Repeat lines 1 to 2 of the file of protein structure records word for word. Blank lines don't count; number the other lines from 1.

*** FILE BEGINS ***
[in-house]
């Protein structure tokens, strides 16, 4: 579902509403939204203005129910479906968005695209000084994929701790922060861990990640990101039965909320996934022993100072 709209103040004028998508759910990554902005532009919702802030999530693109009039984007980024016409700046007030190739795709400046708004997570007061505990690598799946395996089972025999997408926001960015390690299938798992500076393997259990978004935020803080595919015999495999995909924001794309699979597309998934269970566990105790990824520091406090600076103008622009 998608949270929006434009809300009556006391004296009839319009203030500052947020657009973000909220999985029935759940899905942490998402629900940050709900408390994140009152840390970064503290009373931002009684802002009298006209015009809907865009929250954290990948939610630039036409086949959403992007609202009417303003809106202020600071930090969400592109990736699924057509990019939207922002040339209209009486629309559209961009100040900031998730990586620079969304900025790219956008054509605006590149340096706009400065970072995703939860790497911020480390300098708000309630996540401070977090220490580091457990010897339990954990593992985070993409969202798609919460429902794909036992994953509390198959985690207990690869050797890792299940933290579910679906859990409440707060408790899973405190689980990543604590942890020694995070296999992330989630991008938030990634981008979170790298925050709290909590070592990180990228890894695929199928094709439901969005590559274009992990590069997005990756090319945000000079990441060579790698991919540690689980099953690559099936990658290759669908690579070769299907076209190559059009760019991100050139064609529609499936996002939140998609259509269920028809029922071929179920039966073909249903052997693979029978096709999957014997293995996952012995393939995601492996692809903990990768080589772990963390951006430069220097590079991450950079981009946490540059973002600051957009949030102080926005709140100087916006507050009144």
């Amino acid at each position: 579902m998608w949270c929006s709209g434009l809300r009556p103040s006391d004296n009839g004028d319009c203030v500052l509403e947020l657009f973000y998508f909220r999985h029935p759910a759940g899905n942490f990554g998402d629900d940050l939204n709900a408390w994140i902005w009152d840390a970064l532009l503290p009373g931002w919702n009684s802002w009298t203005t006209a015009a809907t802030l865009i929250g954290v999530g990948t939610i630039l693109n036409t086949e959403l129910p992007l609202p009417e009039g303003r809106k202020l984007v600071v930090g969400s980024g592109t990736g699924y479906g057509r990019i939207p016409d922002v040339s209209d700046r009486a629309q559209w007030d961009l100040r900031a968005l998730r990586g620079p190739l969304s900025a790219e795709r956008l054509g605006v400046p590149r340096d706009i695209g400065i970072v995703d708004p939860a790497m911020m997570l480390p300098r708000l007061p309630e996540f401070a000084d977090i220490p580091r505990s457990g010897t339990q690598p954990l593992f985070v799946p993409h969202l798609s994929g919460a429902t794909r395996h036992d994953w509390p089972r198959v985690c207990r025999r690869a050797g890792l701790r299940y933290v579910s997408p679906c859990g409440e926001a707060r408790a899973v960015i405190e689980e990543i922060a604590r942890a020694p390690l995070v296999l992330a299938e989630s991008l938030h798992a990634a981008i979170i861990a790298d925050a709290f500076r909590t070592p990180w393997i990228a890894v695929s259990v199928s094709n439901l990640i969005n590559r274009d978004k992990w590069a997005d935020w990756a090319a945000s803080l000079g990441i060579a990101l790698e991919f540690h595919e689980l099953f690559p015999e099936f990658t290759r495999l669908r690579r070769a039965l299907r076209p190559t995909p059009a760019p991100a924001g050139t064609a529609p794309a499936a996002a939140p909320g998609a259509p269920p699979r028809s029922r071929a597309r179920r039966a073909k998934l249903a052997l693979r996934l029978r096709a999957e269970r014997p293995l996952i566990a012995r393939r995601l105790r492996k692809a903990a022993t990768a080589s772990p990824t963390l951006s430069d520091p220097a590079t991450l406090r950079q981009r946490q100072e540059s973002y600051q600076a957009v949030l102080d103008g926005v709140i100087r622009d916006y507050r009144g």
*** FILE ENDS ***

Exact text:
[in-house]
């Protein structure tokens, strides 16, 4: 579902509403939204203005129910479906968005695209000084994929701790922060861990990640990101039965909320996934022993100072 709209103040004028998508759910990554902005532009919702802030999530693109009039984007980024016409700046007030190739795709400046708004997570007061505990690598799946395996089972025999997408926001960015390690299938798992500076393997259990978004935020803080595919015999495999995909924001794309699979597309998934269970566990105790990824520091406090600076103008622009 998608949270929006434009809300009556006391004296009839319009203030500052947020657009973000909220999985029935759940899905942490998402629900940050709900408390994140009152840390970064503290009373931002009684802002009298006209015009809907865009929250954290990948939610630039036409086949959403992007609202009417303003809106202020600071930090969400592109990736699924057509990019939207922002040339209209009486629309559209961009100040900031998730990586620079969304900025790219956008054509605006590149340096706009400065970072995703939860790497911020480390300098708000309630996540401070977090220490580091457990010897339990954990593992985070993409969202798609919460429902794909036992994953509390198959985690207990690869050797890792299940933290579910679906859990409440707060408790899973405190689980990543604590942890020694995070296999992330989630991008938030990634981008979170790298925050709290909590070592990180990228890894695929199928094709439901969005590559274009992990590069997005990756090319945000000079990441060579790698991919540690689980099953690559099936990658290759669908690579070769299907076209190559059009760019991100050139064609529609499936996002939140998609259509269920028809029922071929179920039966073909249903052997693979029978096709999957014997293995996952012995393939995601492996692809903990990768080589772990963390951006430069220097590079991450950079981009946490540059973002600051957009949030102080926005709140100087916006507050009144």